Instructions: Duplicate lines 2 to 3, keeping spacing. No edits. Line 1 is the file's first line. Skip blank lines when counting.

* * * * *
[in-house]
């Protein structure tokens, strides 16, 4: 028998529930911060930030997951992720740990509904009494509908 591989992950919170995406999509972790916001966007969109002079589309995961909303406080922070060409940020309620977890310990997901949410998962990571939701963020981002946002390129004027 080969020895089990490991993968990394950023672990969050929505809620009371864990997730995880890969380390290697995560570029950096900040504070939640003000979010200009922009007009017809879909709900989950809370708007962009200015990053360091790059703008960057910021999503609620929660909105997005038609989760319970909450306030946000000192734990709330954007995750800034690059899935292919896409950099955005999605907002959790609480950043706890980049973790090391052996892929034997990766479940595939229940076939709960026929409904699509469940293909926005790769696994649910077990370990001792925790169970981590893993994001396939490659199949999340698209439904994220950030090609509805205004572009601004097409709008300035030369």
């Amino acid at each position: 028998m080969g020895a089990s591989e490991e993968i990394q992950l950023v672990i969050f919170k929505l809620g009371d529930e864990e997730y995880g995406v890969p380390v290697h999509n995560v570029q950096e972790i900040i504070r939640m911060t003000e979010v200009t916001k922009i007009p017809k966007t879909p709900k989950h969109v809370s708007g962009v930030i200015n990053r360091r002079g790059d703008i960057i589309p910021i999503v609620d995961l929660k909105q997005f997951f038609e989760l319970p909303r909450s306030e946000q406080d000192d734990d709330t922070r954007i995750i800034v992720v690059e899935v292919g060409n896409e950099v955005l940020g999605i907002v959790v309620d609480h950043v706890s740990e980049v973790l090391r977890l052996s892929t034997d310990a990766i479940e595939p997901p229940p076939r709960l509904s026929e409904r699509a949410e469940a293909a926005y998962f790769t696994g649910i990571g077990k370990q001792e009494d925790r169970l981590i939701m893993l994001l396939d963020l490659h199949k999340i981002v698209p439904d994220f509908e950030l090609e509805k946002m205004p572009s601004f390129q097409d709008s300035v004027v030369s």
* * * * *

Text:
């Protein structure tokens, strides 16, 4: 028998529930911060930030997951992720740990509904009494509908 591989992950919170995406999509972790916001966007969109002079589309995961909303406080922070060409940020309620977890310990997901949410998962990571939701963020981002946002390129004027 080969020895089990490991993968990394950023672990969050929505809620009371864990997730995880890969380390290697995560570029950096900040504070939640003000979010200009922009007009017809879909709900989950809370708007962009200015990053360091790059703008960057910021999503609620929660909105997005038609989760319970909450306030946000000192734990709330954007995750800034690059899935292919896409950099955005999605907002959790609480950043706890980049973790090391052996892929034997990766479940595939229940076939709960026929409904699509469940293909926005790769696994649910077990370990001792925790169970981590893993994001396939490659199949999340698209439904994220950030090609509805205004572009601004097409709008300035030369």
């Amino acid at each position: 028998m080969g020895a089990s591989e490991e993968i990394q992950l950023v672990i969050f919170k929505l809620g009371d529930e864990e997730y995880g995406v890969p380390v290697h999509n995560v570029q950096e972790i900040i504070r939640m911060t003000e979010v200009t916001k922009i007009p017809k966007t879909p709900k989950h969109v809370s708007g962009v930030i200015n990053r360091r002079g790059d703008i960057i589309p910021i999503v609620d995961l929660k909105q997005f997951f038609e989760l319970p909303r909450s306030e946000q406080d000192d734990d709330t922070r954007i995750i800034v992720v690059e899935v292919g060409n896409e950099v955005l940020g999605i907002v959790v309620d609480h950043v706890s740990e980049v973790l090391r977890l052996s892929t034997d310990a990766i479940e595939p997901p229940p076939r709960l509904s026929e409904r699509a949410e469940a293909a926005y998962f790769t696994g649910i990571g077990k370990q001792e009494d925790r169970l981590i939701m893993l994001l396939d963020l490659h199949k999340i981002v698209p439904d994220f509908e950030l090609e509805k946002m205004p572009s601004f390129q097409d709008s300035v004027v030369s």